Rebecca Carrier, professor of chemical engineering and mother of three, said she’d like to be back in the classroom full-time, but that the COVID-19-impacted schooling schedules of her children prevent her from doing so. Currently, she’s teaching about half of her courses in person and half online -- even though most of her students attend the in-person classes remotely.
While the initial university communication about spring instruction was confusing, Carrier said, it’s clear to her that the university sought out faculty input and incorporated it into its planning.
“They deserve some credit there, you know what I mean?” Carrier said of administrators. “They’ve been making all these meetings and reaching out to people to understand the situations they’re in.”
The University of Michigan faced faculty pressure to foreground health and safety in decisions about instruction for the upcoming winter term before it announced Friday -- following a two-week student lockdown -- that winter will include more remote courses than fall. No faculty member will be forced to teach in person.
“The Fall Term promise of a robust hybrid in-person semester proved to be unfulfillable,” read a faculty-led petition to President Mark Schlissel and Provost Susan Collins. “We know this from our experience and the experience of our colleagues and students. While it seems that some units/departments must have in-person instructional components, there should nevertheless be a clear commitment to moving as much teaching as pedagogically possible entirely online, and to making such teaching as effective as possible.”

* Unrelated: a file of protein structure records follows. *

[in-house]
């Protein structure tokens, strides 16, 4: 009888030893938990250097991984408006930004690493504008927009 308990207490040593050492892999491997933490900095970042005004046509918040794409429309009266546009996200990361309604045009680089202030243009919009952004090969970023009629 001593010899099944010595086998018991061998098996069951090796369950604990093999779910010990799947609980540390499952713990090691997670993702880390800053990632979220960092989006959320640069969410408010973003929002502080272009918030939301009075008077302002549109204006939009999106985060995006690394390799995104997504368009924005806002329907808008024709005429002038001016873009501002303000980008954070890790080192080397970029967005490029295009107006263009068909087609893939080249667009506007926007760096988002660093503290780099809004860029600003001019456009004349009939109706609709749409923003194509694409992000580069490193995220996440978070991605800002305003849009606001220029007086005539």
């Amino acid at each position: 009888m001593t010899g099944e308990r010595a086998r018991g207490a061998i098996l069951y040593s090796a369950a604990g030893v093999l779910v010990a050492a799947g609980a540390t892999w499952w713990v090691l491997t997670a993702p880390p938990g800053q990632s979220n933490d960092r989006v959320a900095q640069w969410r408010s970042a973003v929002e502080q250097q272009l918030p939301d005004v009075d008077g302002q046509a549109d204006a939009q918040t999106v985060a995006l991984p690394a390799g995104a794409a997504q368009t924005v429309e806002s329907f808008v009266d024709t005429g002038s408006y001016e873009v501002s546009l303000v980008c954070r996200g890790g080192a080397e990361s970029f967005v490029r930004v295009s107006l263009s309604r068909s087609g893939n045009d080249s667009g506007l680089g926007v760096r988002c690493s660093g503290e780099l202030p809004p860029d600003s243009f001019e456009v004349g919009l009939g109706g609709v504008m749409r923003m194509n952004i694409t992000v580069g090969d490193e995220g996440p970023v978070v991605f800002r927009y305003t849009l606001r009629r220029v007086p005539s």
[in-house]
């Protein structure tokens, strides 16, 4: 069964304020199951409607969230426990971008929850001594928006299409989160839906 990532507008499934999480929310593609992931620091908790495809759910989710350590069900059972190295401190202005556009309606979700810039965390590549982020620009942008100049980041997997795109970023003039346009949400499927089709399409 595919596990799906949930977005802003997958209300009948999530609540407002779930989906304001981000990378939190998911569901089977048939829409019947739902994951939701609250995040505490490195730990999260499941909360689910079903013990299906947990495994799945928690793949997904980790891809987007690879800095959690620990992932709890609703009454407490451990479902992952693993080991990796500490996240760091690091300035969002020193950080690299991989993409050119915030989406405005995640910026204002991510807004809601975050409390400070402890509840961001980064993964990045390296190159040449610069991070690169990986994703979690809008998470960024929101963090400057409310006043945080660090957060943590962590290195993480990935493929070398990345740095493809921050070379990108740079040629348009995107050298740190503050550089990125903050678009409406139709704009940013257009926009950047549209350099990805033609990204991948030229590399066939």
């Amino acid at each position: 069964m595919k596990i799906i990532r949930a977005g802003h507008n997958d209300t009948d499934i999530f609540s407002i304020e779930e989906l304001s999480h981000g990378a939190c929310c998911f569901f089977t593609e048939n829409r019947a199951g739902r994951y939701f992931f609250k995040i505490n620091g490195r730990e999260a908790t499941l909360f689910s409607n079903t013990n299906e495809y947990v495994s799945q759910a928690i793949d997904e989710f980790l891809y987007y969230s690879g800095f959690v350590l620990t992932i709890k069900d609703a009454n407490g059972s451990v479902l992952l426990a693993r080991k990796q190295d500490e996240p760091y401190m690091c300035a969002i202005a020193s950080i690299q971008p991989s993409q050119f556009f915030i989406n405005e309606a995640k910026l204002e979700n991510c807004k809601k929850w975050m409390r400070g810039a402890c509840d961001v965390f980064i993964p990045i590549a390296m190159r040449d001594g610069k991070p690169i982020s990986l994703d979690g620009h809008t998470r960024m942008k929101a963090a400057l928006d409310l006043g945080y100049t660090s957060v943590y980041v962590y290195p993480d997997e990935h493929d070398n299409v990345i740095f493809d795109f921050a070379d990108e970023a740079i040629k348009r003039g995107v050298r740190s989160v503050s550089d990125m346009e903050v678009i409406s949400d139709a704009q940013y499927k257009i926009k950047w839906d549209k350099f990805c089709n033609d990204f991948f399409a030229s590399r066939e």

Peter Railton, Gregory S. Kavka Distinguished University Professor, John Stephenson Perrin Professor and Arthur F. Thurnau Professor in philosophy at Michigan, who co-wrote the petition, said that Schlissel’s announcement about winter was “very good news.”
Railton, an advocate of faculty mental health, also commended Michigan for adding two midweek, one-day “well-being breaks” for the fall term and for expanding its counseling and psychological services. Faculty and staff members also get three extra paid days off during the winter break.
Virginia Tech has implored professors to consider how mode of instructional delivery impacts “academic quality,” especially with respect to asynchronous instruction, as well as student satisfaction and mental health.
Even so, Mark Owczarksi, university spokesperson, said that Virginia Tech’s faculty members have “agency” with respect to remote versus in-person instruction. “They make the final decision regarding course modality in consultation with their respective department heads,” he said.